Continental Free Trade Area: Dispute Settlement Mechanism

Continental Free Trade Area: Dispute Settlement Mechanism

Africa’s choices for the dispute settlement mechanism of the Continental Free Trade Area Authors: Victor Crochet, Frantz Jacques, Caroline Oduor, and Annet Mbabazi


Introduction

The guide provides negotiators, member states, the African Union and other stakeholders a practical tool for the negotiation and drafting process of the dispute settlement mechanism (DSM) of the Continental Free Trade Area (CFTA). The document is structured in 6 sections.  Section one provides a brief introduction of the CFTA.  Section two discusses the critical role the DSM plays in a trade agreement. Section three provides an overview of the major components of a DSM.  Section four analyzes the recurring issues and successes in African DSM.  Section five provides a deep dive into integral provisions of a DSM and provides recommendations to the negotiating parties for various key provisions. Section 6 coalesces the different sections of the report and provides a guideline for the DSM of the CFTA. Lastly, the annex provides model language for the key provisions of the DSM for the CFTA.

Download Memorandum


Importance of dispute settlement mechanism

Regional Trade Agreements (RTA) create trade forums for closer and deeper integration among member states. The economic benefits linked to RTAs will only arise if the RTAs are faithfully implemented. In order to ensure optimal implementation, it is important that the RTA includes institutions to facilitate exchange of information, help the parties monitor implementation and gives incentives to comply.[1]

As disputes will arise regarding the scope, nature and interpretation of the agreement, a DSM is necessary. This mechanism will avoid that relations between member states become poisoned by unresolved disputes which in turn leads to a reduction of the RTA’s benefits. Moreover, most of the benefit of deep integration such as the CFTA comes from non-tariff obligations which need to be backed up by clarification and enforcement to produce gains. RTAs therefore typically include some mechanism incorporating elements of both compliance enforcement and dispute settlement.[2]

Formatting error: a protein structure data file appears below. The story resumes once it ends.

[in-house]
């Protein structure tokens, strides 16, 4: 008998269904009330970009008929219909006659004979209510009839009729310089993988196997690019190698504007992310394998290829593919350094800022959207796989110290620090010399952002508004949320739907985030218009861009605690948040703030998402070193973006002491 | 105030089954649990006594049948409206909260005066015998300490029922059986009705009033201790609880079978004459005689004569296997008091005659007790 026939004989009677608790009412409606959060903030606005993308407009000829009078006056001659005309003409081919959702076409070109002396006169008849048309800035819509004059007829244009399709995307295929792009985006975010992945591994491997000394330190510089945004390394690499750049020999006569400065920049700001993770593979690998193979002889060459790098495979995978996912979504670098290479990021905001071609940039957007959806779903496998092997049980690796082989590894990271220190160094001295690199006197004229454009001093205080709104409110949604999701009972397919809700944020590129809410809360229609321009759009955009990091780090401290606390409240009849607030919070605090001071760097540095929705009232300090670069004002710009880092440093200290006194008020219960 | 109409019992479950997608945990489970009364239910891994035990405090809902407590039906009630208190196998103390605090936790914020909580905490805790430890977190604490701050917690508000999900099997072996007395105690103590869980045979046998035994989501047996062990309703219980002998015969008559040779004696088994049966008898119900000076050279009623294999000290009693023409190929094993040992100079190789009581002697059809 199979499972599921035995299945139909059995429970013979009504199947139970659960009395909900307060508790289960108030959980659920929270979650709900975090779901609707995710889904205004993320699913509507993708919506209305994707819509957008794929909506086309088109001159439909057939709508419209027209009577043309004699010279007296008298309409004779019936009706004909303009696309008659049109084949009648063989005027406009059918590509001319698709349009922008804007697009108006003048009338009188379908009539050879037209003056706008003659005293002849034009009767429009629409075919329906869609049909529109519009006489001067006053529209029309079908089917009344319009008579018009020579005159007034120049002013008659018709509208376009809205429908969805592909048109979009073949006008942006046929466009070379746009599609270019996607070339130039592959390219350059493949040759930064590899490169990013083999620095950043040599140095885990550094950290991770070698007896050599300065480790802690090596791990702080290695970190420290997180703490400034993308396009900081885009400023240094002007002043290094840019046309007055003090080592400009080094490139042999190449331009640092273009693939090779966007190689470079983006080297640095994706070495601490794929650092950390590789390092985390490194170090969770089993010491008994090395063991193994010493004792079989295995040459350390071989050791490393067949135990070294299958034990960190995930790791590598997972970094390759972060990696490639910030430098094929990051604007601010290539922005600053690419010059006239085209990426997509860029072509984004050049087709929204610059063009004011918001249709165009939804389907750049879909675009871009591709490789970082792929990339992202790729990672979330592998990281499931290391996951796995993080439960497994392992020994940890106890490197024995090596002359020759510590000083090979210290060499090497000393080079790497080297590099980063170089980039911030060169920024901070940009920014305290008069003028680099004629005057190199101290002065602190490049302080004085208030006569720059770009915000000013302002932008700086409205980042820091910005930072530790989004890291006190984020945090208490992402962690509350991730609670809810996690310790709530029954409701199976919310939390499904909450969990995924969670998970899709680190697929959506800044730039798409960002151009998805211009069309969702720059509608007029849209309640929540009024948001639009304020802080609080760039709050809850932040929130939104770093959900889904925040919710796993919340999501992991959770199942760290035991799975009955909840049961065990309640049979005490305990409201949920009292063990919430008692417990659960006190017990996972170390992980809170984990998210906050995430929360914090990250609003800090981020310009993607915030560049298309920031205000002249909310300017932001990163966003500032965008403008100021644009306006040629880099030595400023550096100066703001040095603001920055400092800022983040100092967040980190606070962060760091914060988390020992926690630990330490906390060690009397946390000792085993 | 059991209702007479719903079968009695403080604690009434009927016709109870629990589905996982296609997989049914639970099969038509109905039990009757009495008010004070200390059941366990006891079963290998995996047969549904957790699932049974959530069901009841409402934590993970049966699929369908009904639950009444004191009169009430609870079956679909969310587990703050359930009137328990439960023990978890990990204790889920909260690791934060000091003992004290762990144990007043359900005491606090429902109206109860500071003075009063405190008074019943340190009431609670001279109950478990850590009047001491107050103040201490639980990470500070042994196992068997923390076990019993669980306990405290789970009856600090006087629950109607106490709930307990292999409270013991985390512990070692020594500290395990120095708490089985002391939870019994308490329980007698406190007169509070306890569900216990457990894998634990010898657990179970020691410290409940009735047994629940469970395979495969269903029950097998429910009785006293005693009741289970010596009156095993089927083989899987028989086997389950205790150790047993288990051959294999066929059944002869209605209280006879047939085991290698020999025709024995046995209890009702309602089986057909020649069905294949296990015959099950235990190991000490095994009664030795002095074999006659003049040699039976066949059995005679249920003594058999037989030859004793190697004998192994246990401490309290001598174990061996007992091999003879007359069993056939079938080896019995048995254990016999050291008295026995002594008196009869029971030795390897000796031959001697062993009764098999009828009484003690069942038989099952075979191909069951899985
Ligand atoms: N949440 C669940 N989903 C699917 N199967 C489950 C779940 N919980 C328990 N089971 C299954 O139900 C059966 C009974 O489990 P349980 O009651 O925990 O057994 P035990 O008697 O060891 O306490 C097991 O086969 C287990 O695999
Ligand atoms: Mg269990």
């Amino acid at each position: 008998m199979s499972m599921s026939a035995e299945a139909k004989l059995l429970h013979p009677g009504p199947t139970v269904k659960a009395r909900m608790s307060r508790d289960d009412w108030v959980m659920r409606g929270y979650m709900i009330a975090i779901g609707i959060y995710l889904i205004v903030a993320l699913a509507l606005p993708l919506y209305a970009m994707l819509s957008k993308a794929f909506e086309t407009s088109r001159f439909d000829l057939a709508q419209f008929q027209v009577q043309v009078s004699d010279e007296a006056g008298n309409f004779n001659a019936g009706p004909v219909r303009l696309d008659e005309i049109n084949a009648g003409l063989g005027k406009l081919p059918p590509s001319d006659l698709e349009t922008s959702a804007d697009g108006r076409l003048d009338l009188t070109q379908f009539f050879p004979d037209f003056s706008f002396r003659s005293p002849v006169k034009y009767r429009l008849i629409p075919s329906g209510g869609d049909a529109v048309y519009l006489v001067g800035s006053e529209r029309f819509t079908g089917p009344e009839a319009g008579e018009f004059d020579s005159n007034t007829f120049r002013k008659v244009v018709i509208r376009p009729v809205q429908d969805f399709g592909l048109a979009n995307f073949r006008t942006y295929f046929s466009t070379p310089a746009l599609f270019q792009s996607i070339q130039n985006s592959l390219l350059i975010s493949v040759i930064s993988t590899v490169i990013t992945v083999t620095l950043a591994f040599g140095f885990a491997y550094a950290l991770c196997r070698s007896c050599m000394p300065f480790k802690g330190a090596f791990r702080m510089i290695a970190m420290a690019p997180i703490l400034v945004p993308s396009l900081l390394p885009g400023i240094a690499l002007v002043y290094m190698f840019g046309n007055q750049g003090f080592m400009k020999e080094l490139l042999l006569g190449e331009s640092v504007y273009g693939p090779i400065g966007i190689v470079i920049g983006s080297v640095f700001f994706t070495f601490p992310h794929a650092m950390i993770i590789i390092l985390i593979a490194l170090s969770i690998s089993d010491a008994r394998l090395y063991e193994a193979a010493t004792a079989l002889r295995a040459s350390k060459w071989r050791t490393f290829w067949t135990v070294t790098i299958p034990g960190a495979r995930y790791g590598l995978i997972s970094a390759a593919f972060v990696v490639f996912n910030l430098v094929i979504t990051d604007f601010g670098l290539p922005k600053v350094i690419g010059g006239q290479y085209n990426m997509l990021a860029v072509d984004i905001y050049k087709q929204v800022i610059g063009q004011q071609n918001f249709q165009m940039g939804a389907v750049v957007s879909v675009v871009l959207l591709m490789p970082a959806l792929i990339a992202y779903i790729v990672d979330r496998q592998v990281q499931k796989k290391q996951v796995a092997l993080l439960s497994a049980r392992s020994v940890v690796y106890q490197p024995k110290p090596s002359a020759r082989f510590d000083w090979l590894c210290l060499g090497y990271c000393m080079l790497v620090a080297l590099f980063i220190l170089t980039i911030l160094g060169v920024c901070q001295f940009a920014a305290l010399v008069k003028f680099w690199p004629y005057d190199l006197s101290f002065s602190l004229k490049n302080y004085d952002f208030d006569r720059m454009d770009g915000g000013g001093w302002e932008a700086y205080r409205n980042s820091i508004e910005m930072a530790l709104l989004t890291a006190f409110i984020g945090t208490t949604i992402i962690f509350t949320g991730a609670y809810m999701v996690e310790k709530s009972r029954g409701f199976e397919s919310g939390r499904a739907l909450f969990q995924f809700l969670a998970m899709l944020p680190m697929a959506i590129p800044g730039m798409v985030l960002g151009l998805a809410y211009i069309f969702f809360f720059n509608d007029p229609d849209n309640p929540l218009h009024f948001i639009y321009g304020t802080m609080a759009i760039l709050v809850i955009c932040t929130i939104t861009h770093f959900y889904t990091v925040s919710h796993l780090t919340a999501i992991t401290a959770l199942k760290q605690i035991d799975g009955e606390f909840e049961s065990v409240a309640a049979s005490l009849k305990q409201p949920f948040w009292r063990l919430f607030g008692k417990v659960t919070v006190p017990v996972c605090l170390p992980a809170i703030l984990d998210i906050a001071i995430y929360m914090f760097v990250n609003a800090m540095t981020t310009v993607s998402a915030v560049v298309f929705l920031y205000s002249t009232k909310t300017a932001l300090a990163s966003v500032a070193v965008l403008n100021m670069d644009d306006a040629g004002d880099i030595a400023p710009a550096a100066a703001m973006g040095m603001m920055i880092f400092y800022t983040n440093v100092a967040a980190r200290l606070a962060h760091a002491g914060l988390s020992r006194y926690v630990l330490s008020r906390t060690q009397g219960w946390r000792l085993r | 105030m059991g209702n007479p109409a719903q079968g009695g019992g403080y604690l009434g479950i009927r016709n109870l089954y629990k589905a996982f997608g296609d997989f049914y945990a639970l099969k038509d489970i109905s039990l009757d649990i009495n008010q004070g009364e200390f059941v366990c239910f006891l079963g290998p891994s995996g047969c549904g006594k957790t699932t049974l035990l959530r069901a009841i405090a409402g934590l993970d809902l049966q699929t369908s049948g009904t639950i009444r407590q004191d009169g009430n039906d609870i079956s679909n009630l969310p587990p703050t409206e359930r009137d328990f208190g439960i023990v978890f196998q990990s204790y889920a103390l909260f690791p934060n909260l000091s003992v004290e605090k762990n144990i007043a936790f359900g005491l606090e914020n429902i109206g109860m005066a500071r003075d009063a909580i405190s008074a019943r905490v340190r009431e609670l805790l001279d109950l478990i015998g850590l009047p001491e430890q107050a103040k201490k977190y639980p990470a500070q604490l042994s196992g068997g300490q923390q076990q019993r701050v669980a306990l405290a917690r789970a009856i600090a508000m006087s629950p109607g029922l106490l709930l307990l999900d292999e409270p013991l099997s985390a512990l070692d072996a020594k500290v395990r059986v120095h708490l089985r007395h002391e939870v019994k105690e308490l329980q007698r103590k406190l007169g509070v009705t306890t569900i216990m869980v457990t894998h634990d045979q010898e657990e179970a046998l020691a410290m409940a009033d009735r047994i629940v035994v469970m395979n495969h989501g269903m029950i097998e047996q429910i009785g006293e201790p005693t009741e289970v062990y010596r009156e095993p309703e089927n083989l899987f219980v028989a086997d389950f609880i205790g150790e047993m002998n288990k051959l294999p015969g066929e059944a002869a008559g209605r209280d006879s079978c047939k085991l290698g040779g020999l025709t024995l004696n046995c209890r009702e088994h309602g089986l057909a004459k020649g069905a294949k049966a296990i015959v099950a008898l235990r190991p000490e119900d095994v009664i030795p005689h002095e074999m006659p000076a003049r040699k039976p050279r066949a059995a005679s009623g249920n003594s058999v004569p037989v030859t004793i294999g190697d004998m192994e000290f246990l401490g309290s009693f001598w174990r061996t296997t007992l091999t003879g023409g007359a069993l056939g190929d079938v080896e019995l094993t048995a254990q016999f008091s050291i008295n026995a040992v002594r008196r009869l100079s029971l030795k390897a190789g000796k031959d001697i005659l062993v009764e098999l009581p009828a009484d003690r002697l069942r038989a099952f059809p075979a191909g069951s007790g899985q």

[1] Amelia Porges, Dispute Settlement, Preferential Trade Agreement Policies for Development: A Handbook Part 2. pp. 467–497 (2011), available at https://www.wto.org/english/res_e/reser_e/ersd201203_e.pdf

[2]Amelia Porges, Dispute Settlement, Preferential Trade Agreement Policies for Development: A Handbook Part 2. pp. 467–497 (2011), available at https://www.wto.org/english/res_e/reser_e/ersd201203_e.pdf


Dispute Settlement Mechanism - Key elements

The following chart gives a clear illustration of the key elements of a DSM

DSM


Recurring issues and successes in African dispute settlement mechanisms

There are many RTAs in Africa. Although the RTAs in Africa have displayed some indicators that bode well for the CFTA, the RTAs in Africa have also displayed several characteristics that might make deep integration difficult to take root in Africa.  These recurring issues include:

  • Judicial activism & judicial independence
  • Multiple membership and overlap of jurisdiction
  • Limited human and financial capacity of member states
  • Limited infrastructure and support for dispute settlement
  • Low publicity
  • Lack of usage due to informal trade and process

Dispute settlement process analysis and recommendations

This section provides an in depth analysis of each step of a DSM and makes recommendations for the key provision of the DSM analyzing in turn:

  • Type of dispute settlement mechanism
  • Standing
  • Scope of application
  • Overlap between the CFTA and other trade regimes
  • Adoption of decision
  • Enforcement
  • Involvement of non-state actors

Conclusions

Taking into consideration all the issues discussed in the memorandum, in the context of the unique challenges faced by African RECs and the adopted objectives and guiding principles for negotiating the CFTA, the following quasi-judicial model of dispute settlement is recommended.

Our final recommendation for the CFTA DSM is a quasi-judicial mechanism with a limited pool of panelists nominated by the African Union Commission based on recommendation by member states. Panel decisions can be appealed on limited grounds to the African Union Court of Justice. Decisions of panels and of the African Union Court of Justice only become binding after approval by the member states. In overlapping matters, the CFTA DSM will prevail over other trade regimes and in order to avoid disparate case law, the CFTA DSM can hear preliminary rulings from lower regional trade courts. The remedies offered under the CFTA DSM are compliance and damages. Compliance should be induced by retaliation and monetary assessment.

A flow chart representation of the model is as shown below;